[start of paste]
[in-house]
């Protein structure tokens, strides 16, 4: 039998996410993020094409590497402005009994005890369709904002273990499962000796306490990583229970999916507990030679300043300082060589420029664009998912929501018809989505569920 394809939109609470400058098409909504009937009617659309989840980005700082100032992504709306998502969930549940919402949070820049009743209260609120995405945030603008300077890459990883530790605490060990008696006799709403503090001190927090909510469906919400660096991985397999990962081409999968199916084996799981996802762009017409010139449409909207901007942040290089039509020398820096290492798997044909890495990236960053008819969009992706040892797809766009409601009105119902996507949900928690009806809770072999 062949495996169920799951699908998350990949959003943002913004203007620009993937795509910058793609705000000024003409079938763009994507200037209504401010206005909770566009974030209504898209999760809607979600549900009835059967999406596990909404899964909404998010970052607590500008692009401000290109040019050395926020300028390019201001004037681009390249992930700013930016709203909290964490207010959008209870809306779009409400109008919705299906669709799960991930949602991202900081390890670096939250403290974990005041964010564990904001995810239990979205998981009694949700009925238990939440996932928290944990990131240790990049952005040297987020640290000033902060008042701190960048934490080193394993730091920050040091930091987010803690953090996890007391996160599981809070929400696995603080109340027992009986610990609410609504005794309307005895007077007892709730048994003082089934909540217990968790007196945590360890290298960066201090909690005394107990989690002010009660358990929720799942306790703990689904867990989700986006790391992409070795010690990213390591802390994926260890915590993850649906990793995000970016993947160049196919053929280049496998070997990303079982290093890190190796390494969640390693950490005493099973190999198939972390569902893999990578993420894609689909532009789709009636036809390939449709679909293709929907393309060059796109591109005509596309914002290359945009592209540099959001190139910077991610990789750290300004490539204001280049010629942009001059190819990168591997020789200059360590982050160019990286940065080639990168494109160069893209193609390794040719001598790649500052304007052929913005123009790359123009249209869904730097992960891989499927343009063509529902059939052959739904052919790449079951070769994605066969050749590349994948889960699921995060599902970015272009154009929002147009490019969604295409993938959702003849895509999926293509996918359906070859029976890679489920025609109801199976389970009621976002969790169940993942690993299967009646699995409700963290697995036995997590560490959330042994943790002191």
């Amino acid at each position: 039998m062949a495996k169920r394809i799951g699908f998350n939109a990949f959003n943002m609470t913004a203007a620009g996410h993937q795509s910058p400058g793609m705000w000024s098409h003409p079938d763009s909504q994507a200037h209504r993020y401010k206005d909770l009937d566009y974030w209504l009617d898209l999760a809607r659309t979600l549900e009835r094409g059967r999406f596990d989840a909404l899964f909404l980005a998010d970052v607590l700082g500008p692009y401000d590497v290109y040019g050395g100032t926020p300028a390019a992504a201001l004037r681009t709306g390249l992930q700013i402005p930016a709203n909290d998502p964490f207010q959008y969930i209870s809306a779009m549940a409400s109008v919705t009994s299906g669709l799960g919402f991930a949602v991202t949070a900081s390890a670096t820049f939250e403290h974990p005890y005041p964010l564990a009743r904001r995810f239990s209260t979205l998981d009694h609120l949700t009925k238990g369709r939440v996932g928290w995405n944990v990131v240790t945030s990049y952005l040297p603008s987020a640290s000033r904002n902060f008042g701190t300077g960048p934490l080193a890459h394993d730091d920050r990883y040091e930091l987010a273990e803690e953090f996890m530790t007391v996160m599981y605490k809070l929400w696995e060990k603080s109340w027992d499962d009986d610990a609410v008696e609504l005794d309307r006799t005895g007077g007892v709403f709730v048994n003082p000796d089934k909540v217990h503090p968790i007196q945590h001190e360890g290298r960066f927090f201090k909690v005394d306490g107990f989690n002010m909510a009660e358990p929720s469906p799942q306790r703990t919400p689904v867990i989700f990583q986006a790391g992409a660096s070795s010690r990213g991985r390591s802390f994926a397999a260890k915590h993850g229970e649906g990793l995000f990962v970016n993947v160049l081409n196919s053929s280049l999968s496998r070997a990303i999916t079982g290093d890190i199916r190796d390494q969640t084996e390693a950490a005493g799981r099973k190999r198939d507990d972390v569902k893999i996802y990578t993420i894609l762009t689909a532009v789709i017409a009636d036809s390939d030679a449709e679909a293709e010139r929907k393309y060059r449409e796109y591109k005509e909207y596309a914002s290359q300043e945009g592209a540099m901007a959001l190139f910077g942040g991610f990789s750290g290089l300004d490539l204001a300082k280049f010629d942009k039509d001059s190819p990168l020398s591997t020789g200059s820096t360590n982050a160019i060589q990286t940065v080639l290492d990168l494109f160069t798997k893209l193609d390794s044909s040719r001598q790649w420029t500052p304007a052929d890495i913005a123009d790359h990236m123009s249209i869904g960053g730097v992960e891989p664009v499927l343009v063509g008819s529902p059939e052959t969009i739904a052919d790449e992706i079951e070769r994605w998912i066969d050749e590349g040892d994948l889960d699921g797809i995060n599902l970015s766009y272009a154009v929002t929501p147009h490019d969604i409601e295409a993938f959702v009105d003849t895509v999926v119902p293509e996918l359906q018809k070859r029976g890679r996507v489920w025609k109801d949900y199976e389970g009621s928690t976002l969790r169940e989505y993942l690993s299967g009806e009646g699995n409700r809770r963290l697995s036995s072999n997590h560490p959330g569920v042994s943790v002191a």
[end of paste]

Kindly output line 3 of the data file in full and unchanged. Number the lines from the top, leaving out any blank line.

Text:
């Amino acid at each position: 039998m062949a495996k169920r394809i799951g699908f998350n939109a990949f959003n943002m609470t913004a203007a620009g996410h993937q795509s910058p400058g793609m705000w000024s098409h003409p079938d763009s909504q994507a200037h209504r993020y401010k206005d909770l009937d566009y974030w209504l009617d898209l999760a809607r659309t979600l549900e009835r094409g059967r999406f596990d989840a909404l899964f909404l980005a998010d970052v607590l700082g500008p692009y401000d590497v290109y040019g050395g100032t926020p300028a390019a992504a201001l004037r681009t709306g390249l992930q700013i402005p930016a709203n909290d998502p964490f207010q959008y969930i209870s809306a779009m549940a409400s109008v919705t009994s299906g669709l799960g919402f991930a949602v991202t949070a900081s390890a670096t820049f939250e403290h974990p005890y005041p964010l564990a009743r904001r995810f239990s209260t979205l998981d009694h609120l949700t009925k238990g369709r939440v996932g928290w995405n944990v990131v240790t945030s990049y952005l040297p603008s987020a640290s000033r904002n902060f008042g701190t300077g960048p934490l080193a890459h394993d730091d920050r990883y040091e930091l987010a273990e803690e953090f996890m530790t007391v996160m599981y605490k809070l929400w696995e060990k603080s109340w027992d499962d009986d610990a609410v008696e609504l005794d309307r006799t005895g007077g007892v709403f709730v048994n003082p000796d089934k909540v217990h503090p968790i007196q945590h001190e360890g290298r960066f927090f201090k909690v005394d306490g107990f989690n002010m909510a009660e358990p929720s469906p799942q306790r703990t919400p689904v867990i989700f990583q986006a790391g992409a660096s070795s010690r990213g991985r390591s802390f994926a397999a260890k915590h993850g229970e649906g990793l995000f990962v970016n993947v160049l081409n196919s053929s280049l999968s496998r070997a990303i999916t079982g290093d890190i199916r190796d390494q969640t084996e390693a950490a005493g799981r099973k190999r198939d507990d972390v569902k893999i996802y990578t993420i894609l762009t689909a532009v789709i017409a009636d036809s390939d030679a449709e679909a293709e010139r929907k393309y060059r449409e796109y591109k005509e909207y596309a914002s290359q300043e945009g592209a540099m901007a959001l190139f910077g942040g991610f990789s750290g290089l300004d490539l204001a300082k280049f010629d942009k039509d001059s190819p990168l020398s591997t020789g200059s820096t360590n982050a160019i060589q990286t940065v080639l290492d990168l494109f160069t798997k893209l193609d390794s044909s040719r001598q790649w420029t500052p304007a052929d890495i913005a123009d790359h990236m123009s249209i869904g960053g730097v992960e891989p664009v499927l343009v063509g008819s529902p059939e052959t969009i739904a052919d790449e992706i079951e070769r994605w998912i066969d050749e590349g040892d994948l889960d699921g797809i995060n599902l970015s766009y272009a154009v929002t929501p147009h490019d969604i409601e295409a993938f959702v009105d003849t895509v999926v119902p293509e996918l359906q018809k070859r029976g890679r996507v489920w025609k109801d949900y199976e389970g009621s928690t976002l969790r169940e989505y993942l690993s299967g009806e009646g699995n409700r809770r963290l697995s036995s072999n997590h560490p959330g569920v042994s943790v002191a």